Many owners, especially in urban areas, are having a harder time renting their apartments. The number of listings seems to be swelling each day on Craigslist and other listing sites. Rents at competing apartments are dropping. New properties are coming online, slashing rents even more and offering all sorts of move-in incentives in order to lease up and meet their loan covenants. How’s a person to compete?

While each downturn is different, there are many commonalities in how to approach this problem. The simple truth is that during the good times, many owners have gotten sloppy. A strong demand economy keeps buildings full, even if the quality of the product and service are only average. But in a downturn that all changes.

There is a flight to value when a downturn occurs. That doesn’t necessarily mean lowest cost. It means giving your existing and prospective residents what they want at a good price. Here are a few things to think about to keep your occupancy up and rent your vacancies.

Stop the bleeding

Whether your property is 5%, 10% or even 20% vacant, you still have over 80% occupancy.  These are residents you don’t want to lose.  Now is the time to review lease turnover and operations.  Many owners let their leases lapse into month to month tenancies after the initial term.  You need to stop doing this.

Pro-actively approach your residents who are paying close to market or above market and make a sweet offer to get them on a term lease and stop your bleeding.  Even offering a free month’s rent is cheap compared to a vacancy that will include the cost of repairing or upgrading the unit, a month or more of it sitting vacant, and you or your staff’s time in marketing and showing the property, amongst other costs.  With the holidays approaching and seasonality setting in, preventing move-outs is even more critical.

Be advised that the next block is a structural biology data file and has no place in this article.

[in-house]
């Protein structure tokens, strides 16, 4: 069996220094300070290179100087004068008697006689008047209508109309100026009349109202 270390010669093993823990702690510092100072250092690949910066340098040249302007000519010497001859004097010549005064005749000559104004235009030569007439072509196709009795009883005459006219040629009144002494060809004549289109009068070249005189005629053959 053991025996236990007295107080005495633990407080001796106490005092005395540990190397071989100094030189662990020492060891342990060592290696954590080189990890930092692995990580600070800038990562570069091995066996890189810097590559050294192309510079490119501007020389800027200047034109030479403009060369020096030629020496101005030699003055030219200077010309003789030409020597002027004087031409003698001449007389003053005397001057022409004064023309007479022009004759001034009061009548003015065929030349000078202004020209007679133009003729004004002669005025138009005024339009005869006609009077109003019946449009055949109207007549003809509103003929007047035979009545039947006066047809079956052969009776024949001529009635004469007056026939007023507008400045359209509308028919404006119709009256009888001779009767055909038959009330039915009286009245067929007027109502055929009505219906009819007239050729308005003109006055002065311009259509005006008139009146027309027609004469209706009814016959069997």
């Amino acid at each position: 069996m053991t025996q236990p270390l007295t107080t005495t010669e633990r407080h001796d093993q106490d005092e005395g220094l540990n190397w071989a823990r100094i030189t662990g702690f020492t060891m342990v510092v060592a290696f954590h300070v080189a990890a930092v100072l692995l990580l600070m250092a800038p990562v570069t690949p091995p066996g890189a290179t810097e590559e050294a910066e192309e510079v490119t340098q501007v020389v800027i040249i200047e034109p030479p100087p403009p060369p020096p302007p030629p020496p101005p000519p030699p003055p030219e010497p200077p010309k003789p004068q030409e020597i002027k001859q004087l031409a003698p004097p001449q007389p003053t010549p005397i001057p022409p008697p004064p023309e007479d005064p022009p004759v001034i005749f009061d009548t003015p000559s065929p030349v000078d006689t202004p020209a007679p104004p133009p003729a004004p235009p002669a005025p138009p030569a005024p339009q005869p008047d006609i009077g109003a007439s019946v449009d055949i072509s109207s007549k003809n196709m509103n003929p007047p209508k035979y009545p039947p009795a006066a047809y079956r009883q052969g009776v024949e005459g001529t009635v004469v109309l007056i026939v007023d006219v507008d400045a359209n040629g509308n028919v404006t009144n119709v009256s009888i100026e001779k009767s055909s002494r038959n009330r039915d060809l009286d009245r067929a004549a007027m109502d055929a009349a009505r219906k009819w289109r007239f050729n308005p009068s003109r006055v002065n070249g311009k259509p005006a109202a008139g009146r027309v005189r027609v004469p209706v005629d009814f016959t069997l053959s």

Focus on who and what drives performance

Resident satisfaction and retention are key to surviving a downturn.  Studies have shown that approximately 2/3rds of apartment turnover is due to poor service.  Look around your property.  Does it look well kept or does it look a little old and tired?  How quickly do you or your staff get back to residents when they have a concern?  Do your residents feel safe?  How is the lighting at night?  Does the place feel clean?

Focus on ways you can improve your resident satisfaction.  Survey your existing residents.  Manage the resident experience through the lifecycle of the tenancy.  This means pro-actively checking in at key points throughout the first few days and months of their stay and then at regular intervals later on.  Yes, your costs will be slightly higher, but so will your occupancy and likely, the rents you can charge.

Make your community ‘sticky’.  This means getting people connected to your property.  If your residents like where they live and have developed friendships with their neighbors, they won’t be looking to move and checking what the latest rental rates are at competing properties.

Focus on in-demand amenities

Amenities in apartment buildings can have tremendous appeal.  With the advent of the pandemic, people’s wants and needs have changed.  If your property lends itself to some of these changes, play it up.  Some top desires include:

  • Designated space to work from home. This might include extra electrical outlets and good internet connections.
  • Useable outdoor space. If you have large balconies or patios, market that.  If you have a good outdoor common area or roof access, market that.  If, until now, they’ve been more of an afterthought, now is the time to improve them.  A remodeled back yard with patio with good seating and a high end BBQ or a nice roof deck do not cost much to create, but will have a strong effect on leasing and retention.
  • Smart tech.  Whether it be keyless locks, enhanced security in common areas, Nest thermostats in the apartments, or LED lighting that keeps resident utility costs low, adding a little tech to your building can enhance resident convenience and also help differentiate you from the competition

I recently wrote a detailed special report that outlines the most in-demand amenities post-Covid and some improvements you can do to your building to increase resident demand.